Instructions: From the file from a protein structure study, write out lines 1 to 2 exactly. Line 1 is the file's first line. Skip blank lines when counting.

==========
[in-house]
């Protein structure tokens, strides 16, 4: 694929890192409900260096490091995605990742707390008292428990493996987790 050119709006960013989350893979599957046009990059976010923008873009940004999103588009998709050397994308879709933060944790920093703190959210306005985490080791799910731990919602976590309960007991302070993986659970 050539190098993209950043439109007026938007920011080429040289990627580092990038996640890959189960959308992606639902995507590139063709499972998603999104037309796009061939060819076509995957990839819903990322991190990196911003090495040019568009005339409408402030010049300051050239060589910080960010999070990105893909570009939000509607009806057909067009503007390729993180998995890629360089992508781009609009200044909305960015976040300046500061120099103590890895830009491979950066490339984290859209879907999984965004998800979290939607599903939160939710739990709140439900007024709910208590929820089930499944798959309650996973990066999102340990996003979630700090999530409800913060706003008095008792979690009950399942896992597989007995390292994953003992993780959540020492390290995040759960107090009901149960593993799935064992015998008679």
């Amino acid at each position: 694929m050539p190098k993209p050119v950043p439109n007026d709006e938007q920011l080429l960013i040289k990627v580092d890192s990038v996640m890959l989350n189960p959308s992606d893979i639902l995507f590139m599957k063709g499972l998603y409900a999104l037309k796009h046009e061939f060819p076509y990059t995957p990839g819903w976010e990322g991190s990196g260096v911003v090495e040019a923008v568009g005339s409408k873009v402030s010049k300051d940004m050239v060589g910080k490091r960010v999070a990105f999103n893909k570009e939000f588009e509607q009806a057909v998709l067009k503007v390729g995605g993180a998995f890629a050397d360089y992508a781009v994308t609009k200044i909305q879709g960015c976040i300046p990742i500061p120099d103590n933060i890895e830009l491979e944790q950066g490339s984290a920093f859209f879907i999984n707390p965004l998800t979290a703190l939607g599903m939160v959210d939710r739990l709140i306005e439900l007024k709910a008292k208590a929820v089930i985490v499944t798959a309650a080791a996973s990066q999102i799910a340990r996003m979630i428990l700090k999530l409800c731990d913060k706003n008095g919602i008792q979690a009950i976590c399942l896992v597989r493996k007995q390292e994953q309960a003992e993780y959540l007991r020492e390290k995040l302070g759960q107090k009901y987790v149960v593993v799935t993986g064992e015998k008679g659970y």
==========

[in-house]
């Protein structure tokens, strides 16, 4: 694929890192409900260096490091995605990742707390008292428990493996987790 050119709006960013989350893979599957046009990059976010923008873009940004999103588009998709050397994308879709933060944790920093703190959210306005985490080791799910731990919602976590309960007991302070993986659970 050539190098993209950043439109007026938007920011080429040289990627580092990038996640890959189960959308992606639902995507590139063709499972998603999104037309796009061939060819076509995957990839819903990322991190990196911003090495040019568009005339409408402030010049300051050239060589910080960010999070990105893909570009939000509607009806057909067009503007390729993180998995890629360089992508781009609009200044909305960015976040300046500061120099103590890895830009491979950066490339984290859209879907999984965004998800979290939607599903939160939710739990709140439900007024709910208590929820089930499944798959309650996973990066999102340990996003979630700090999530409800913060706003008095008792979690009950399942896992597989007995390292994953003992993780959540020492390290995040759960107090009901149960593993799935064992015998008679």